Unexpectedly, we found that the CCA-sites are located 2-3 kb away from the transcription start sites (TSS) of the target genes, whereas most of the Apo-sites are clustered within 1 kb from TSS. Note that such a distribution of the p53 sites is counter-intuitive contrary to our naive expectations, the p53 binding to a distal CCA-site and induction of the corresponding CCA-gene appears to be more efficient than the p53 binding to a close Apo-site and activation of the Apo-gene. We further showed that the flanking sequences of the CCA-sites, with moderate or low GC content (35-55 % GC), reveal strong periodicity of the AT-rich and the GC-rich clusters, similar to that observed in the nucleosomal DNA sequences, suggesting that stable positioned nucleosomes are likely to form here. (The limited experimental data available for several CCA-sites p21, 14-3-3σ and GADD45 are consistent with this assessment.) The predicted rotational positioning of these nucleosomes implies that the p53 REs are exposed in the bent conformation favorable for the p53 recognition. To put it differently, the bendable DNA elements in the vicinity of the CCA-sites are organized in such a way that the nucleosomal DNA is preformed for the p53 tetramer binding. For example, the p21 5-response element, the most effective p53 RE in vivo, is separated from TSS by 2.5 kb, and is bent in the same favorable conformation as observed in the crystallized nucleosomes. We suggest that exposure of the p21 and other CCA-sites accelerates the process of p53 binding in vivo. p53, in turn, recruits co-activators such as p300/CBP and/or chromatin remodeling factors to the promoters, thereby facilitating opening of chromatin and increasing the level of transcription. (The detailed molecular mechanisms of this long-distance transfer are not known. The enhancer-type looping of the higher-order chromatin fibril is a likely possibility. In such a case, the long distance between the strong CCA-sites and TSS would be a natural consequence of the chromatin rigidity looping of 2-3 kb fibril is much more favorable energetically than looping of 0.5-1 kb.) By contrast, the Apo-sites are located in extremely GC-rich regions (up to 75-80 % GC). Such sequences are typically characterized by multiple positioning and relatively easy reorganization of nucleosomes, as well as low H1 level. We hypothesize that this dynamic environment interferes with the p53 search for its cognate binding site and makes it less effective. Thus, the difference in nucleosomal organization of the two sets of p53 response elements appears to be a key factor affecting the strength of p53-DNA binding and kinetics of induction of the p53 target genes. Our assessment is further substantiated by a collaborative experimental study of the p53 tetramer binding to nucleosomal DNA (in preparation). According to our results, the p53 affinity to its cognate site strongly depends on the rotational positioning of this site in nucleosome. Namely, the p53-DNA binding is much more effective when the p53 RE is positioned in such a way that the tetramers CWWG (mentioned above) are bent into the major groove, and their minor groove is accordingly exposed. This is exactly the situation we envisioned in the case of the CCA-sites preformed for the p53 binding. Our model differs from the earlier concept connecting the selective activation of the CCA- and Apo-genes to the binding affinities of their REs to p53. Instead, we emphasize a direct correlation between the selection of p53-induced tumor suppression pathway (apoptosis versus cell cycle arrest) and structural organization of the corresponding p53-binding sites in chromatin. We add new dimensions to the existing paradigm the relative positioning and chromatin environment of the p53 REs. Our scheme not only explains the above cases but also provides a new insight into the cellular mechanisms of activation of hundreds of genes by p53. For example, its intriguing to see whether our simple model has a more general significance, beyond the limit of the CCA- and Apo-genes. To this aim, we compared several hundred human genes revealing various kinetics of the p53-induced activation in the same type of experiments. Specifically, we asked whether the p53-induced genes with early response differ from those with late response in terms of positioning of their REs relative to TSS. For most of these genes, the functional p53 REs are unknown, therefore, we analyzed positioning of the putative p53 binding sites predicted by the bioinformatic tool developed by us earlier. The distribution of hypothetical p53 sites is similar to that described above: the genes with early response have p53 sites located 2-3 kb away from the promoter region, while for the genes with late response, p53 sites are mostly within 1 kb from TSS. Thus, we suggest that the genomic environment of the p53 binding sites (in particular, the chromatin organization of the flanking sequences) is an important element in a general mechanism of orderly trans-activation of the p53 target genes. Another study in progress is related to more general evolutionary aspects, such as the inter-relationship between the p53 REs in human genome and interspersed repeat sequences. First, we analyzed the genome-wide distribution of the spacer length, S, and found this to be highly non-random. (The spacer is inserted between two p53 half-sites, RRRCWWGYYY.) In particular, the p53 sites with S=0 and S=3 bp are nearly twice as frequent as the sites with S=2, 4 or 5 bp. Second, we showed that these differences are caused by transposons, in particular, by Alu repeats. In addition, we compared the spacer profiles for 2000 human genes known to be regulated by p53. It was found that the p53-activated genes are surrounded mostly by REs with S=0, whereas the promoter regions of p53-repressed genes are enriched with the p53 sites having S=3 bp. Importantly, this distinction becomes even more pronounced when only the genes with the strongest p53-induced effect are selected (manuscript in preparation). The results will give us a better understanding of the relationship(s) between the mechanism(s) of gene regulation and the genomic environment of the TF binding sites operative in this regulation.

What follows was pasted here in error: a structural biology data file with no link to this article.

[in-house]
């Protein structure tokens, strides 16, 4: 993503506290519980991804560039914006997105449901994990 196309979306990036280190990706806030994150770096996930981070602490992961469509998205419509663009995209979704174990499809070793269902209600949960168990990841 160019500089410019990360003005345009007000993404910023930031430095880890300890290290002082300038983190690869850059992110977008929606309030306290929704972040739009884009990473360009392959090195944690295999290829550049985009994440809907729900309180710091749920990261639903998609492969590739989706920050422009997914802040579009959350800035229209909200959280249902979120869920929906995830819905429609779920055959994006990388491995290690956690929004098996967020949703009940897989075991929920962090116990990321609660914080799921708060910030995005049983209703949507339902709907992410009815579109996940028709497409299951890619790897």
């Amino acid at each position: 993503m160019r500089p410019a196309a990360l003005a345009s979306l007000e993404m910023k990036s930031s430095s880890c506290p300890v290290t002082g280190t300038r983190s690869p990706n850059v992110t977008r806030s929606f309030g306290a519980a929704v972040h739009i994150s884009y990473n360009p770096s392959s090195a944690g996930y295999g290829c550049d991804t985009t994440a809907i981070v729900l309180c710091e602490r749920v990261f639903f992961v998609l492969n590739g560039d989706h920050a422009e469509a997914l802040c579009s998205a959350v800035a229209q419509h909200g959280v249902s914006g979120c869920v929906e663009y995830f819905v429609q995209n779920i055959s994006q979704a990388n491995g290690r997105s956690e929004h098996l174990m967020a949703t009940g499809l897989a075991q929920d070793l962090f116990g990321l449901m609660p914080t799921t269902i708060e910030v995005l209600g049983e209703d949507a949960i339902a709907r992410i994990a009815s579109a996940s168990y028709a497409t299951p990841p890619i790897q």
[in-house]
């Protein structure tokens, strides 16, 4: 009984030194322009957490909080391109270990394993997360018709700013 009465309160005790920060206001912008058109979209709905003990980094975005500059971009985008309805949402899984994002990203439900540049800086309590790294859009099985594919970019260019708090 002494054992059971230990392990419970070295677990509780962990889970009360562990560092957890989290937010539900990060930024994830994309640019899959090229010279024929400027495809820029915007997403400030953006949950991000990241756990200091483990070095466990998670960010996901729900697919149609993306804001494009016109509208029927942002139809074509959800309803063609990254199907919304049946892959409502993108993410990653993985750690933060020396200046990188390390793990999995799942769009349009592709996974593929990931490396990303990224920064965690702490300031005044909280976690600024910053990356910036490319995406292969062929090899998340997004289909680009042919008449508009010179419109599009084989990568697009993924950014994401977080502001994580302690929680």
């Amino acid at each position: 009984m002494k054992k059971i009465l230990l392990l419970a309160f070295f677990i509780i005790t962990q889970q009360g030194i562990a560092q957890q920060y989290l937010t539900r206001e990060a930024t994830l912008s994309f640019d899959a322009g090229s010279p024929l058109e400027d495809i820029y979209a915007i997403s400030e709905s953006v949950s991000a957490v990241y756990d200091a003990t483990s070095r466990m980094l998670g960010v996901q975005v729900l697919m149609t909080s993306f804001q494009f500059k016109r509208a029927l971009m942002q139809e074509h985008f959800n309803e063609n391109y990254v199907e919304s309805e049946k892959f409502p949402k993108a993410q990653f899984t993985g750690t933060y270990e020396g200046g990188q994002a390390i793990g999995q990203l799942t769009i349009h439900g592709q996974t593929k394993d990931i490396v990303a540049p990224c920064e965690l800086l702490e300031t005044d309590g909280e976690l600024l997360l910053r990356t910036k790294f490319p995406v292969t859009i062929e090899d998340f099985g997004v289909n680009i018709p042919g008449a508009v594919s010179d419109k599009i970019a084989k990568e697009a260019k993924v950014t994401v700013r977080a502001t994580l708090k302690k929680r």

National Institute of Health (NIH)
National Cancer Institute (NCI)
Intramural Research (Z01)
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National Cancer Institute Division of Basic Sciences
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Shen, Wen Hong; Wang, Jianli; Wu, Jingjing et al. (2006) Mitogen-activated protein kinase phosphatase 2: a novel transcription target of p53 in apoptosis. Cancer Res 66:6033-9